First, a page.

About A Commonplace
By Jonathan Davidson

Poems – my own and other people’s – are scattered across my life. They are in books and notebooks, folded in wallets and hidden in desk drawers; a few are memorised. They are as commonplace as food and drink. I wouldn’t want to live without them, although I dare say I could. They will be the last things I forget when I have forgotten everything else. Some of these poems are gathered together in this book, A Commonplace.

A Commonplace is a collection of my own poems interleaved with other people’s poems, poems I admire and that give solace or inspiration. As there are things I want to say about my own poems, and about those by other poets, I have included an on-going commentary. This isn’t something I’ve done before, but it has made me think about how poetry is released into the world.

You can order A Commonplace here. Below, you can read two poems from the book. 


They are bringing back the borders.
So a night train whines to a dead halt
and in the blazing darkness of suspicion
uniformed men – just doing a job – thump
through doors and fill the corridors
with their orders and mistrust.

They are looking for the others, not you.
But still, your eyes look to your shoes
in need of spit and polish. You hope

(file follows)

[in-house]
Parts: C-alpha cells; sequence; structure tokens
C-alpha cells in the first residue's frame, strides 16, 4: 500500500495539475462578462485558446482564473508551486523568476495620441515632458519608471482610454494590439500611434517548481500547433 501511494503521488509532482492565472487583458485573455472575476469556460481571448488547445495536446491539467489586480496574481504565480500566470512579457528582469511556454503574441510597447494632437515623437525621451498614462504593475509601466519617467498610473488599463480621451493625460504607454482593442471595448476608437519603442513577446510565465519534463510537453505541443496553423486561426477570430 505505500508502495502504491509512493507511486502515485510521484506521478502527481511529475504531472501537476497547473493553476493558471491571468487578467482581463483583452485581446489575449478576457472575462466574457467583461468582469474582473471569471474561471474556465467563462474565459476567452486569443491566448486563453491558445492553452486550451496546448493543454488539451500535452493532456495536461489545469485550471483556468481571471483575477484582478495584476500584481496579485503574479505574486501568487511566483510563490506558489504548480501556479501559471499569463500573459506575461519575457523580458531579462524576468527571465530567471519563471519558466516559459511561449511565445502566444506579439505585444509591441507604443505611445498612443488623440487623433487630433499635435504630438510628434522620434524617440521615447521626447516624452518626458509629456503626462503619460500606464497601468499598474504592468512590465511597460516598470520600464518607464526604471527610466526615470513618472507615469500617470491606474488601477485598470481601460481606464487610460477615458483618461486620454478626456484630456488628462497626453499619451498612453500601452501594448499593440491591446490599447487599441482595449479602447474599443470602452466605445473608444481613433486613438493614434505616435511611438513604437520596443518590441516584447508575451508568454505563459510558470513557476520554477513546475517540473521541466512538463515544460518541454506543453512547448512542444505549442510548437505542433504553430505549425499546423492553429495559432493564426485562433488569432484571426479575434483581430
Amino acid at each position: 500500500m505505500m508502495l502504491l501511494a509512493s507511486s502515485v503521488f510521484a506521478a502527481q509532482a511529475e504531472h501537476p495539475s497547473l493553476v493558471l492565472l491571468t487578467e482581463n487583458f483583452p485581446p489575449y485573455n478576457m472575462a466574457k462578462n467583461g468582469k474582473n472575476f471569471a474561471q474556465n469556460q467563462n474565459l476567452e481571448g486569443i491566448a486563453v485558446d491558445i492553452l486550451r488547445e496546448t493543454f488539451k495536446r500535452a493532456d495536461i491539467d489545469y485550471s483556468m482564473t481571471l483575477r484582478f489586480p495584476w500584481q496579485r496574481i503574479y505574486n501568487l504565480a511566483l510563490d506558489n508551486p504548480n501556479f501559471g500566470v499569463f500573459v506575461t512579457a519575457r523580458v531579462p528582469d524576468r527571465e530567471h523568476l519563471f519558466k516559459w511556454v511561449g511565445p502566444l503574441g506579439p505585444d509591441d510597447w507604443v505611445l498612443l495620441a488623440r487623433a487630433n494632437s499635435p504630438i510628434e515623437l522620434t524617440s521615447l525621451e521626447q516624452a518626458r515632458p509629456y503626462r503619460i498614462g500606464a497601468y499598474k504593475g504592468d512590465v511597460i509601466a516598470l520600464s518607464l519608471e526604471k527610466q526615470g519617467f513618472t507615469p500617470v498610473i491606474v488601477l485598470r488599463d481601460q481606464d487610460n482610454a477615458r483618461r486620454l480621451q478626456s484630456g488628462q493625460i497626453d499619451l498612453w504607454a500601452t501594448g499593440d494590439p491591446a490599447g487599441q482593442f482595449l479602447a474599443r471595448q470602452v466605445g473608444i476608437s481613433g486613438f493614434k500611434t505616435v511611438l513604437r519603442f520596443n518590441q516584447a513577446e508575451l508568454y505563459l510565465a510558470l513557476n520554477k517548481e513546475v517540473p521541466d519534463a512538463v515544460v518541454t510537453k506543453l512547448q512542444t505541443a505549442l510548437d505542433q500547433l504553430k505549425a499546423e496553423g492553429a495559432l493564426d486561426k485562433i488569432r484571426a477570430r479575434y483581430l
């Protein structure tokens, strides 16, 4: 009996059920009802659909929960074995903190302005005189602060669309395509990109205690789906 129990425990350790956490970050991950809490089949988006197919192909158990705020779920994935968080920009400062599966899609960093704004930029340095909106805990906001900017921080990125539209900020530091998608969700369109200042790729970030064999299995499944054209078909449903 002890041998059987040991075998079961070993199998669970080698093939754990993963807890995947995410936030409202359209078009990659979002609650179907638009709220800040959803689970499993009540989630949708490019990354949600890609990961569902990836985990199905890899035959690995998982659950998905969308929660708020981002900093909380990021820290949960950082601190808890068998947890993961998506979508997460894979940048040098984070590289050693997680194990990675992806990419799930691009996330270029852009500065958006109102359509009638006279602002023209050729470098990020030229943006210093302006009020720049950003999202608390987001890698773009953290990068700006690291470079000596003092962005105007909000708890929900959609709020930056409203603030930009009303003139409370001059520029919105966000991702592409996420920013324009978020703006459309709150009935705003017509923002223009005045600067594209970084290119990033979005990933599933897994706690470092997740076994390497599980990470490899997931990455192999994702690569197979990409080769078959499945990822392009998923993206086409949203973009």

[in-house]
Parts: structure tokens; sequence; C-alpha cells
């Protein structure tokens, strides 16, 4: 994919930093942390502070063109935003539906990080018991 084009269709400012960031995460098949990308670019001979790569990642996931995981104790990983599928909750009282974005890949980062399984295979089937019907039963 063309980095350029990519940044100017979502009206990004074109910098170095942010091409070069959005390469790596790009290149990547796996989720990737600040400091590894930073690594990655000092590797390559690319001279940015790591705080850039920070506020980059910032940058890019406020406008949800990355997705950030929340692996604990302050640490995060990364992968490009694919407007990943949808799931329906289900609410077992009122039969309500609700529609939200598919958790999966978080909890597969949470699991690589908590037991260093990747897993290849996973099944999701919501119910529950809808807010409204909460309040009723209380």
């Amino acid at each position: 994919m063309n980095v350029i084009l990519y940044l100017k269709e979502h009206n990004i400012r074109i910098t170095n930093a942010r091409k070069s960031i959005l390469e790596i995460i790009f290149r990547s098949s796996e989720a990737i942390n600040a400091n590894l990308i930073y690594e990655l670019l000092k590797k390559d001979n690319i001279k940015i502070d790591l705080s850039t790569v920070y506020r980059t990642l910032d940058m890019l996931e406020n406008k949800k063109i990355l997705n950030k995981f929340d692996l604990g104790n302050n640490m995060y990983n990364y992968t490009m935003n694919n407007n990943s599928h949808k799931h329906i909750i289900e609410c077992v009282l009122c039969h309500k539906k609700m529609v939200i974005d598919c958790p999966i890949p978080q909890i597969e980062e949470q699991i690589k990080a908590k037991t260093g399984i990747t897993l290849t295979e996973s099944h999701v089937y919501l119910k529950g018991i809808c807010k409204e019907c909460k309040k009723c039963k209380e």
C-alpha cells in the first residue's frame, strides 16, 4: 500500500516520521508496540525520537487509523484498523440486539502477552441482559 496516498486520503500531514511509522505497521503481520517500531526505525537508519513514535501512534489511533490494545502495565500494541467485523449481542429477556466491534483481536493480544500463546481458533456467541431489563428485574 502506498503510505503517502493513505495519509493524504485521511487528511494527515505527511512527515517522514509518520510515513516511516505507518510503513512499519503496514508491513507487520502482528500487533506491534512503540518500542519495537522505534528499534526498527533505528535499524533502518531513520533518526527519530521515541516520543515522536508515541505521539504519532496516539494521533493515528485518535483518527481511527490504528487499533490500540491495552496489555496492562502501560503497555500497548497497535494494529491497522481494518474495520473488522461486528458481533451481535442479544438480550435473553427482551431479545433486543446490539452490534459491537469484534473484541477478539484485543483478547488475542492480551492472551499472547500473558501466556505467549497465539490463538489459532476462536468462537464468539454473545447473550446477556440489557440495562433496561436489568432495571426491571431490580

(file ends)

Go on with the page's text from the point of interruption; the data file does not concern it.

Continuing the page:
they do not stop. They stop.
You hear the hum of electricity.
Voices demand papers. And it begins.

Live Broadcast

Too late to go out and nowhere to go
anyway, I content myself with this
celestial but dis-concerting music,

a Brandenburg by J S Bach, which they enjoy
in London very much. Your message says
you’re sitting down to listen to it too,

or busying yourself with things that must
be done, or watching as the last high clouds
grow dark. Although we are alone the gods

of digital transmission have ensured
the sound they give to me they give to you.
Now all that is between us is the music,

which is not anything at all, but keeps
our little minutes and our little thoughts
in its design, so that we can be known

each to the other, keeping time, until
the final notes have died away and grand
applause releases us back to our selves.

Thursday 6 August 2020

Gill Mann, "A Song Inside"

Gill Mann has always loved writing. To keep her parents happy she started her working life as a solicitor but sixteen years after qualifying she re-trained as a professional photographer, becoming an Associate of the Royal Photographic Society. Finally she worked out what she really wanted to do and returned to university to study for a Post-graduate Diploma and Masters degree in Psychodynamic Counselling and has worked as a therapist ever since. Her interest in people informs her writing. Although she writes mainly from life she has recently turned to fiction, starting work on a collection of short stories based on the theme of therapy. Below you can read about her first book, the new memoir A Song Inside, as well as an extract from it.